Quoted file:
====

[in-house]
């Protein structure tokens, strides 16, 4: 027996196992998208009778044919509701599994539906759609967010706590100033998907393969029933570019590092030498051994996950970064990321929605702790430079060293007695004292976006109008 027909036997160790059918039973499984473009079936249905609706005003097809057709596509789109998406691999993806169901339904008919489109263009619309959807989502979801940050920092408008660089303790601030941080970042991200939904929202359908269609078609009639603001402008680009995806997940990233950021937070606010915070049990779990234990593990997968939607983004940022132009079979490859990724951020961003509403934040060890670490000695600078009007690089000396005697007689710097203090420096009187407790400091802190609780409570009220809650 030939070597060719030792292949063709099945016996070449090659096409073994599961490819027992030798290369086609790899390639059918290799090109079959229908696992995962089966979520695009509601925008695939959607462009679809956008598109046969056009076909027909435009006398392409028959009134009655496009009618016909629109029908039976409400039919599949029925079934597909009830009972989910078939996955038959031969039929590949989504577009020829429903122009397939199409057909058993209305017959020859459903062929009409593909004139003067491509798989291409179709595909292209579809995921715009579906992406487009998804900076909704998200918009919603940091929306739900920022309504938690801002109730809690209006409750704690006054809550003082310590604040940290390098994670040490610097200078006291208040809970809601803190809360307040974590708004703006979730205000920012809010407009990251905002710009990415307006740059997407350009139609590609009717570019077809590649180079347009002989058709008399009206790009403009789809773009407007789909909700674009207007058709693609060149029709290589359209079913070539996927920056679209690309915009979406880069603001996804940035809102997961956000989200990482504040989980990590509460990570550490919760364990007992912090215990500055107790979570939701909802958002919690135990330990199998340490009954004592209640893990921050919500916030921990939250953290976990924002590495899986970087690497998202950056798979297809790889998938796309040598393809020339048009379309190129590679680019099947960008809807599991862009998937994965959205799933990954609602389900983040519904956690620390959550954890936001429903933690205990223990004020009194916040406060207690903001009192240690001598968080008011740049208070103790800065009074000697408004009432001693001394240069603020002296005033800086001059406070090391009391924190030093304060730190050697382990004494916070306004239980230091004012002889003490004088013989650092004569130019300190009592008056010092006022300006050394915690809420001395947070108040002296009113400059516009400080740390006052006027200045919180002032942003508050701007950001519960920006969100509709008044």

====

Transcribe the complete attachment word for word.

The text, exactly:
[in-house]
């Protein structure tokens, strides 16, 4: 027996196992998208009778044919509701599994539906759609967010706590100033998907393969029933570019590092030498051994996950970064990321929605702790430079060293007695004292976006109008 027909036997160790059918039973499984473009079936249905609706005003097809057709596509789109998406691999993806169901339904008919489109263009619309959807989502979801940050920092408008660089303790601030941080970042991200939904929202359908269609078609009639603001402008680009995806997940990233950021937070606010915070049990779990234990593990997968939607983004940022132009079979490859990724951020961003509403934040060890670490000695600078009007690089000396005697007689710097203090420096009187407790400091802190609780409570009220809650 030939070597060719030792292949063709099945016996070449090659096409073994599961490819027992030798290369086609790899390639059918290799090109079959229908696992995962089966979520695009509601925008695939959607462009679809956008598109046969056009076909027909435009006398392409028959009134009655496009009618016909629109029908039976409400039919599949029925079934597909009830009972989910078939996955038959031969039929590949989504577009020829429903122009397939199409057909058993209305017959020859459903062929009409593909004139003067491509798989291409179709595909292209579809995921715009579906992406487009998804900076909704998200918009919603940091929306739900920022309504938690801002109730809690209006409750704690006054809550003082310590604040940290390098994670040490610097200078006291208040809970809601803190809360307040974590708004703006979730205000920012809010407009990251905002710009990415307006740059997407350009139609590609009717570019077809590649180079347009002989058709008399009206790009403009789809773009407007789909909700674009207007058709693609060149029709290589359209079913070539996927920056679209690309915009979406880069603001996804940035809102997961956000989200990482504040989980990590509460990570550490919760364990007992912090215990500055107790979570939701909802958002919690135990330990199998340490009954004592209640893990921050919500916030921990939250953290976990924002590495899986970087690497998202950056798979297809790889998938796309040598393809020339048009379309190129590679680019099947960008809807599991862009998937994965959205799933990954609602389900983040519904956690620390959550954890936001429903933690205990223990004020009194916040406060207690903001009192240690001598968080008011740049208070103790800065009074000697408004009432001693001394240069603020002296005033800086001059406070090391009391924190030093304060730190050697382990004494916070306004239980230091004012002889003490004088013989650092004569130019300190009592008056010092006022300006050394915690809420001395947070108040002296009113400059516009400080740390006052006027200045919180002032942003508050701007950001519960920006969100509709008044």